If you can nail your first sprint planning meeting, you’re already halfway towards reaching your sprint goal. Feeling nervous? Don’t be, this article is here to help you.
Read on, and you’re sure to run your first-ever sprint planning meeting like a pro.
Table of Contents
There’s a real risk key players might be unavailable at the time of your choosing.
Bug and crash reporting tool for your mobile app.
This app will automatically inform you if there’s a conflict, as shown below:
This feature is invaluable for choosing a meeting time.
If you’re planning a two-week sprint, the meeting shouldn’t last more than four hours. With that in mind, set aside half of the workday to hash out all of the details with your team.
Story points indicate how difficult you expect assignments to be and are ranked based on these characteristics:
If all of your tasks end up in the double digits, it might be a good idea to cut down or switch them out for simpler ones.
Present the sprint goal
After you’ve prepared everything, it’s time to begin the meeting itself.
One Reddit user commented on the importance of this:
You might even devise alternatives that make certain backlog items redundant.
In that scenario, you can easily remove backlog items such as implement a sequence that utilizes the full LED spectrum or introduce a program that lasts over 90 seconds.
With the new manual set-up, you won’t have to worry about the countless possible automatic configurations.
To draw on from the previous example, a SMART goal would be:
“In one month, release manual controls for the full LED spectrum in our app-paired devices for a better user experience.”
This SMART goal has an exact time definition, is extremely specific, and is attainable.
Discuss product backlog items
Given its large scope, it’s essential to prioritize and choose the items your team aims to complete during the sprint.
Here’s an example of a standard product backlog:
For instance, changing one’s username on their own is nowhere near as important as having a search function.
After you’ve agreed on which features to focus on, those items are moved from the product backlog into the sprint backlog.
The graph below outlines the differences between the two:
This helps your team decide on their tasks for that sprint.
Every time you’re thinking of adding an item to the product backlog, take a moment to assess if that item contributes toward the DEEP principle.
Have you assigned the story points? How high of a priority is it?
Answer these questions before blindly posting new items.
Upholding a DEEP backlog will significantly facilitate your backlog discussions as the backlog itself gains quality.
This can be done two or three days before the end of the sprint or during the sprint planning meeting itself, but ensure you continuously refine the backlog—it’ll make future planning much more manageable.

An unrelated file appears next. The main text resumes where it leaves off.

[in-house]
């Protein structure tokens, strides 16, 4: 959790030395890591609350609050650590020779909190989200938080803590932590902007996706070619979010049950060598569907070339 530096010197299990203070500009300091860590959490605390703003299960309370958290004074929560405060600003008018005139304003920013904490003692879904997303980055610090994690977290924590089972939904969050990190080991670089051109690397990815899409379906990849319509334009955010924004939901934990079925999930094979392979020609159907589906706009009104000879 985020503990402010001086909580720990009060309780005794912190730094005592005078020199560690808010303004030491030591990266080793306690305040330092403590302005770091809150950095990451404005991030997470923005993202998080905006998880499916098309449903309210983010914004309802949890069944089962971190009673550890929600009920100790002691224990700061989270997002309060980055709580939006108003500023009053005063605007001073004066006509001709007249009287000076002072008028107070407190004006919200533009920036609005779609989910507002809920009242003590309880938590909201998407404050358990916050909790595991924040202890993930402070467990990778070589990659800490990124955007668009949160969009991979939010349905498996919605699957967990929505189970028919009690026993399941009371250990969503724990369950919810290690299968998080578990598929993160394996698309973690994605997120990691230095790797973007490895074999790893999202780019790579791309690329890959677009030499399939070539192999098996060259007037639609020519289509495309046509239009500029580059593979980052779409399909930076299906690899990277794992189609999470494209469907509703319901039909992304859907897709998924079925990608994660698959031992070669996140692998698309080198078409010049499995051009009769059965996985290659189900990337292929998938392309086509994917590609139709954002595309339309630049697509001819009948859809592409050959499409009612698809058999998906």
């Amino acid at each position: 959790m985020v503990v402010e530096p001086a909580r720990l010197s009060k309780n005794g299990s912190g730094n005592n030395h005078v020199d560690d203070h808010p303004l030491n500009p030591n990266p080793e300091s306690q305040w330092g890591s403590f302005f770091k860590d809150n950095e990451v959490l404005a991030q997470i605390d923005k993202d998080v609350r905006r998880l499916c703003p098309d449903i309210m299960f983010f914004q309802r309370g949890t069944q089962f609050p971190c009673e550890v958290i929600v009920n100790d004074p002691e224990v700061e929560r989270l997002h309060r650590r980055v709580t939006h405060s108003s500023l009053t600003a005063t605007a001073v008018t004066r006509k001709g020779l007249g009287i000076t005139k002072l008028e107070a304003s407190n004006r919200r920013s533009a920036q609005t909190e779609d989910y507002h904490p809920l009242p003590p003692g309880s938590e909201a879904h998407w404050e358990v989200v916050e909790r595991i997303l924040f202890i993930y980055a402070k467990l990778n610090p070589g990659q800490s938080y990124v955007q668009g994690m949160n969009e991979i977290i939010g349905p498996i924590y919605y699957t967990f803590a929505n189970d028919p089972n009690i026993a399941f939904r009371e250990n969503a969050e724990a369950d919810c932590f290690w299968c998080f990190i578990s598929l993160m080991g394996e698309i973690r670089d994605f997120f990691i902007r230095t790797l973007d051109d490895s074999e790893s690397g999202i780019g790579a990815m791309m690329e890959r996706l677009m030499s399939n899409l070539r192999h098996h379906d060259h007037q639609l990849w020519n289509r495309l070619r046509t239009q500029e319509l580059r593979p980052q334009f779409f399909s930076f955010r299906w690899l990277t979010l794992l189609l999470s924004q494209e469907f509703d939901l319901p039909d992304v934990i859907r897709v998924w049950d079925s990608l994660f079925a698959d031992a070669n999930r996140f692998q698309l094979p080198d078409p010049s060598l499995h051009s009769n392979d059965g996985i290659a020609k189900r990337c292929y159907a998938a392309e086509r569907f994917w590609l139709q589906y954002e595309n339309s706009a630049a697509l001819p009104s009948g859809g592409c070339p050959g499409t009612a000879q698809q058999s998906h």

Estimate team velocity
This metric is one of the most critical measurements in sprint planning, as it determines how much work your team will be able to accomplish during the sprint.
Team velocity will be challenging to determine for your first sprint, as it’s best calculated once your team has gone through multiple sprints.
For example, imagine that in the first sprint, your team completed 25 story points, 30 in the second, and 35 in the third. The velocity is then calculated as:
It’s also a fantastic guide for the product backlog, as it helps determine how many items to pick up.
In other words, don’t give up if you’re disheartened at the beginning. Stick with the practice—it will eventually pay off.
Velocity often improves based purely on your developers’ affinity with one another and can’t be decided based on technical knowledge or years of experience.
If you want foolproof data on this rhythm, online tools can help you keep track of velocity.
Here’s the chart below:
The chart is fantastic for displaying how well your team keeps up with their commitments.
Determine task ownership
- To Do—the backlog items planned for the sprint
- In Progress—the items that you’ve started working on
- In Reviews—items that are being tested and reviewed
- Done—completed and verified items
Here’s an example Scrum Board:
This resource gives you a clear overview of who’s on top of what.
The visual below explains the concept well:
For example, imagine if your sprint backlog item was allow users to update shipping information.
The more detail you provide, the more direction you give your developers, and the better they can gauge which tasks to take on.
This Reddit user offers an example of this:
In keeping with this example, imagine presenting this task to your employees.
On the other hand, if you had simply delegated the entire improve data model item, you’d have more difficulty choosing the right person.
That way, they can assess whether their tasks are achievable with a level head.
If it turns out that they’d rather not take on an assignment, or if they feel out of their depth, there’s nothing to worry about. It’s still the beginning of the sprint, and you’ll have plenty of time to reorganize.
Your first-ever sprint planning meeting is an important milestone for the sprint and your career. If you pull off a quality planning meeting, you’ve already done half the sprint work.
Ensure you come well-prepared to the meeting, and have a clear sprint goal to present to your developers.
Go over the product backlog items, and estimate your team’s velocity. Evaluate how many items they’ll accomplish.
Finally, break down those items into tasks, and distribute them to the most capable team members.
Follow these five practices, and you can’t go wrong—your sprint planning meeting will go off without a hitch.